Mai was one of 120 high school students (80 American Jews and 40 Israeli Muslims) who attended the dinner event at the Mosenson Youth Village, home to AMHSI, a pluralistic, college-prep, international semester abroad program for high school students. The idea for the event was conceived by AMHSI, who invited students from the Q School in Tira to participate in a dialogue between the teens. 

According to Rona Melnik, a senior staff member at AMHSI, the aim of the AMHSI semester-in-Israel program is to expose the foreign students to the fabric of Israeli society and enable them to be active members of Israeli society while they’re in the country.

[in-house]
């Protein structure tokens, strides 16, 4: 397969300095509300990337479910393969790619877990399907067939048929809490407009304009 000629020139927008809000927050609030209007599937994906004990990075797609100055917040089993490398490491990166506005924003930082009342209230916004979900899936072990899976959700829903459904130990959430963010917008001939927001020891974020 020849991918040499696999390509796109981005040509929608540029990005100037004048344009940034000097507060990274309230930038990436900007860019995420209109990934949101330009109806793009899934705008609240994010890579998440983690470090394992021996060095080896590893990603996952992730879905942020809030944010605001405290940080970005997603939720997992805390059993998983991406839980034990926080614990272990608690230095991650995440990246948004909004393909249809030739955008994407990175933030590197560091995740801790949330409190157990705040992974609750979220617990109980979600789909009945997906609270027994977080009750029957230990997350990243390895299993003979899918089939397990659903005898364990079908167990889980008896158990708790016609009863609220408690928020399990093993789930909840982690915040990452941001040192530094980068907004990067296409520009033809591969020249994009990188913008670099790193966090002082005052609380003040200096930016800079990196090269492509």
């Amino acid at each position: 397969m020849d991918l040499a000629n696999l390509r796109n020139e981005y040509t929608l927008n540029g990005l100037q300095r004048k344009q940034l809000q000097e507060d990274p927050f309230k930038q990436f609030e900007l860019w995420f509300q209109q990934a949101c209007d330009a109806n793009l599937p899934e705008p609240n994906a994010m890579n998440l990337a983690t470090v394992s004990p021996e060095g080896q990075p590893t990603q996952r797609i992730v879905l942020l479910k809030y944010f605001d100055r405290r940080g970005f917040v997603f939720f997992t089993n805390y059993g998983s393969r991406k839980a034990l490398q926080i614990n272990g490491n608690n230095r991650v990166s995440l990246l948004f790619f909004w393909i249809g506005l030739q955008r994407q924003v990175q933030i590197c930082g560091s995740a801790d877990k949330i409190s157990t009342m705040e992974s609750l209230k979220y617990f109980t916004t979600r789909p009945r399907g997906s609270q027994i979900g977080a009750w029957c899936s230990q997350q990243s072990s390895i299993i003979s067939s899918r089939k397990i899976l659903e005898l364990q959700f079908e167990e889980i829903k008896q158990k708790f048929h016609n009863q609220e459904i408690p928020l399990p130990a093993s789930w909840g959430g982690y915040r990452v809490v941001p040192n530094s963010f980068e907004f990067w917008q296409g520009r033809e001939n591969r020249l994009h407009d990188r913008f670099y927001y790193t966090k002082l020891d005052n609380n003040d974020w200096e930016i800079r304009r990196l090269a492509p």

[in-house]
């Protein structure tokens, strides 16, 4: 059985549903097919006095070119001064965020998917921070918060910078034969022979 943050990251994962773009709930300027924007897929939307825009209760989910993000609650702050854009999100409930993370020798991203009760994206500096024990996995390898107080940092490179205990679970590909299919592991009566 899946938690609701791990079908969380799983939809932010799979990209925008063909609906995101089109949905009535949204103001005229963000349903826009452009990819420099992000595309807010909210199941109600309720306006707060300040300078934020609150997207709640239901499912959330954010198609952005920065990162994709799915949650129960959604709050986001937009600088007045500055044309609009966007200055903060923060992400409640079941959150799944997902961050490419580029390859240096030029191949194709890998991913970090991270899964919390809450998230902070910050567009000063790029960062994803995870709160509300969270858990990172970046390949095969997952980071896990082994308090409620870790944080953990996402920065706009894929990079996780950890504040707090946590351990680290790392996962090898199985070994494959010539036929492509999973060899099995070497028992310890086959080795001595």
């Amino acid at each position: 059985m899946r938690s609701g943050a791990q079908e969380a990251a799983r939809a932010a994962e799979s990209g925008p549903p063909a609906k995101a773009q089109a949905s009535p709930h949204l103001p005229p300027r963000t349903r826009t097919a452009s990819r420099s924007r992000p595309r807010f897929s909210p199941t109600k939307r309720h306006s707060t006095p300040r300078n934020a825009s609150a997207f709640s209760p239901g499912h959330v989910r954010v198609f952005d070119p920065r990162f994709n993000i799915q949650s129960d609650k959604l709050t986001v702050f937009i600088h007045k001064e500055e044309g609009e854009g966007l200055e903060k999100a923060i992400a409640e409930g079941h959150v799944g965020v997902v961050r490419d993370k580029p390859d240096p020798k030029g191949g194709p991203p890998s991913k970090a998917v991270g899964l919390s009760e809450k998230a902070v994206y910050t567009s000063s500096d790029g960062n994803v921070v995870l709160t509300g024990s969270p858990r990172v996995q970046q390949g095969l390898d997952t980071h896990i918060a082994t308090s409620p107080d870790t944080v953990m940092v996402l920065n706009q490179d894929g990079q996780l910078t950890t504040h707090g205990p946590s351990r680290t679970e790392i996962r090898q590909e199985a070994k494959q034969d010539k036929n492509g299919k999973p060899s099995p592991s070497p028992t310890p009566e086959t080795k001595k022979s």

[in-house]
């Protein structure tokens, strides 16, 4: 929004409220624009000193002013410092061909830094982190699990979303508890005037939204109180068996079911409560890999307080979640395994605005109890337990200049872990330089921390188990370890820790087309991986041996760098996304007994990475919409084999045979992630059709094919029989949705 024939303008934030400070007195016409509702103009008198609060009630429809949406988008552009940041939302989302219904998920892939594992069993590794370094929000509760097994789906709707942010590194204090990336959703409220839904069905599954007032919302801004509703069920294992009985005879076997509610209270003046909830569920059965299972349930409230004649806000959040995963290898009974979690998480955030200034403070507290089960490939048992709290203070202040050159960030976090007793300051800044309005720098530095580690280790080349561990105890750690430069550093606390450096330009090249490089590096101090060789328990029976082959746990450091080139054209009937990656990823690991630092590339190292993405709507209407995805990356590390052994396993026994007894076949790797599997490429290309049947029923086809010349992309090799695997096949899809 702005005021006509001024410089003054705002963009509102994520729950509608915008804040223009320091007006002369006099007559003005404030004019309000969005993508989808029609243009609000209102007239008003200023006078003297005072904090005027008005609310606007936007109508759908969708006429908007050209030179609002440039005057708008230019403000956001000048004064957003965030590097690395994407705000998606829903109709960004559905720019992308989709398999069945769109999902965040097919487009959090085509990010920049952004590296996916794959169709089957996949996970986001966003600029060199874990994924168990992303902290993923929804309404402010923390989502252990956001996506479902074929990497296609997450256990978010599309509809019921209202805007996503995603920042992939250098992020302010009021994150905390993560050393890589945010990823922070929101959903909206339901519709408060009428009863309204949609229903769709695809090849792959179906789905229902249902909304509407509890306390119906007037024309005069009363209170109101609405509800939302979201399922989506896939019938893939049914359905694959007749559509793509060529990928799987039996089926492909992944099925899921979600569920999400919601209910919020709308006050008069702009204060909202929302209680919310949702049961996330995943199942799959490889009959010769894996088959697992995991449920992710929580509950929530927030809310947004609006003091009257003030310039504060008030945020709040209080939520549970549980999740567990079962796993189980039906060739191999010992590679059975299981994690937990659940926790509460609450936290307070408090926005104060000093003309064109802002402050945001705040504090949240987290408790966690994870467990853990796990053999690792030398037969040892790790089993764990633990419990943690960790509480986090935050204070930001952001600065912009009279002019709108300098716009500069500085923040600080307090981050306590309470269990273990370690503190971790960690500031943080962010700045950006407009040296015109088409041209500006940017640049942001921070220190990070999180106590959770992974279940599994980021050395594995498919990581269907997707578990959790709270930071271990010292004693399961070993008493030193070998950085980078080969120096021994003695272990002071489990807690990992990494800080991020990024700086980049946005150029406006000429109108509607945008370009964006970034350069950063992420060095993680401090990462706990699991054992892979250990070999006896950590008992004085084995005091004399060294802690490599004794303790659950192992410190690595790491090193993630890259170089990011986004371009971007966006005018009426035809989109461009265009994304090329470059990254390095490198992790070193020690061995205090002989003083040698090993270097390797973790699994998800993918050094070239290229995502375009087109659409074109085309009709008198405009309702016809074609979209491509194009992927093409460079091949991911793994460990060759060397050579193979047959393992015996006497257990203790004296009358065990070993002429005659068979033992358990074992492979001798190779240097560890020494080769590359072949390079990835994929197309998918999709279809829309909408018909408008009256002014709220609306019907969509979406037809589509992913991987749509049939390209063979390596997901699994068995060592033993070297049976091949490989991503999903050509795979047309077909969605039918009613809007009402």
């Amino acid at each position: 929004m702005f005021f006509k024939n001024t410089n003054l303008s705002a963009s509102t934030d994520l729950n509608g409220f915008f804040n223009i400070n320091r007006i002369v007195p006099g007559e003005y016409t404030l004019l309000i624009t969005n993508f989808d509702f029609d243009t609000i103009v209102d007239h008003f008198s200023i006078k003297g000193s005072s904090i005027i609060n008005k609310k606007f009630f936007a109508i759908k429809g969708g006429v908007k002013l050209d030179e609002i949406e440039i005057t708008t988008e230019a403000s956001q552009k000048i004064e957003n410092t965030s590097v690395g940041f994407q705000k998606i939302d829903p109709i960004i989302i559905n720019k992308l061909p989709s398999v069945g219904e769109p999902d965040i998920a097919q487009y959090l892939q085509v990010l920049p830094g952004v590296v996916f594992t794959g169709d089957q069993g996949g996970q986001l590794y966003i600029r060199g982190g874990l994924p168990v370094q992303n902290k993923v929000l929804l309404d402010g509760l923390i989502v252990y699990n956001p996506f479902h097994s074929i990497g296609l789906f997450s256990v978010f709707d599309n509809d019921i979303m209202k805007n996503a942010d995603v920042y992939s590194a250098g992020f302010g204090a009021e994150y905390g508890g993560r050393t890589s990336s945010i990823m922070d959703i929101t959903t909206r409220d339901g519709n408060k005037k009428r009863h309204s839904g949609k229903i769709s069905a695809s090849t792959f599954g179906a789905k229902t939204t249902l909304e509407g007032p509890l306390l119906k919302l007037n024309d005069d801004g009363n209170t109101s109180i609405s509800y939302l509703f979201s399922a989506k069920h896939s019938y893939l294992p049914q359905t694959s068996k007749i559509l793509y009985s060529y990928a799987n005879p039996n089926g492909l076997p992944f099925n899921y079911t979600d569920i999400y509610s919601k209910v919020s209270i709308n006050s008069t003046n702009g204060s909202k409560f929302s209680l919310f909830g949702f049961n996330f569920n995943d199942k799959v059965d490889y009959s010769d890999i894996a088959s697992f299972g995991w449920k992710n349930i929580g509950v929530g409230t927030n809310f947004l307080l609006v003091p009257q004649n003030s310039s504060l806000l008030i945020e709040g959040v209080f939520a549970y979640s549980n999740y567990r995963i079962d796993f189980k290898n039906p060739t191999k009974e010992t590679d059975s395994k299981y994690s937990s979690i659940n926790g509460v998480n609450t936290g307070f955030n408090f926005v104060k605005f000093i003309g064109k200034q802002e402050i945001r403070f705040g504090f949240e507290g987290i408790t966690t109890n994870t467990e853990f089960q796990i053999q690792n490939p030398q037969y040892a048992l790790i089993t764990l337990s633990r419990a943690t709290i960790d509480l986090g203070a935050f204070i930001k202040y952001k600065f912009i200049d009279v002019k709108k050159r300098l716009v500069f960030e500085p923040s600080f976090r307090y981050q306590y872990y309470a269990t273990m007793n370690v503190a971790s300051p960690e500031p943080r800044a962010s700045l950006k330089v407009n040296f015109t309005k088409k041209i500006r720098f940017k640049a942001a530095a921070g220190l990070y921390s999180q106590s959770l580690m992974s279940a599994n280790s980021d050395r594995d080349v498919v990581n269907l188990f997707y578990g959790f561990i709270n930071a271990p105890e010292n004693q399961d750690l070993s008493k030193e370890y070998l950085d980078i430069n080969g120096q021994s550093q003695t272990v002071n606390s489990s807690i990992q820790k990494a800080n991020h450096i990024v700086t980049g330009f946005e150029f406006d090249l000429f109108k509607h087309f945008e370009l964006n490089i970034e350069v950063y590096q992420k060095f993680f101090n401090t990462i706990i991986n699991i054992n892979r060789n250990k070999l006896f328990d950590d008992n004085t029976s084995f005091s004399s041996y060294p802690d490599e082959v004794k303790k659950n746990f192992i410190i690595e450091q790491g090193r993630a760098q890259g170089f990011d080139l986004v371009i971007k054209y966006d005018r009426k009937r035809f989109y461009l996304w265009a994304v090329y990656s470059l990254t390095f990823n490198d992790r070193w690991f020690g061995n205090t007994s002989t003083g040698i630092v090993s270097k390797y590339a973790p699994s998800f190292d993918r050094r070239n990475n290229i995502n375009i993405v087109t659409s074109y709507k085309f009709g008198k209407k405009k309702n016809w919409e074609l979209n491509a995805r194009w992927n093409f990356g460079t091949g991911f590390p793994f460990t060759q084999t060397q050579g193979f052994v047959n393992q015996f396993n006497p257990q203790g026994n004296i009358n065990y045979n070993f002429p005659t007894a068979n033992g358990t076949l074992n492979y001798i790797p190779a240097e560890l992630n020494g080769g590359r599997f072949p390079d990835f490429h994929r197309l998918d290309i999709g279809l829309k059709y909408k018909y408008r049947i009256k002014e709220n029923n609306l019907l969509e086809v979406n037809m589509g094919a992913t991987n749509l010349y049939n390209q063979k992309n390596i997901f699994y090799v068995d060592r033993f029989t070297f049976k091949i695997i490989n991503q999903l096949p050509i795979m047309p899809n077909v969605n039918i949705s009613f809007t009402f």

“We were looking for opportunities to introduce our students to other people of different faiths – Jewish, Muslim, Christian, Bedouin, Druze – and this idea was born,” said Rona.

Held on Mother’s Day – it was a fitting day to show that every mother’s child is the same and deserves equal education and opportunities for growth and development.

“We created a connection through Jewish National Fund with this incredible woman, Dalia Fadila, who started a chain of schools in 2008 called the Q Schools,” Rona said. “Her motto is, ‘Today’s reader, tomorrow’s leader.’ Her idea is to expose the Arab minority to English, and she realized that by teaching them English, you can change their reality. So it’s non-political and doesn’t have anything to do with the complicated political dynamics here; it’s just an opportunity to learn English and to create future leaders within the local Arab community.”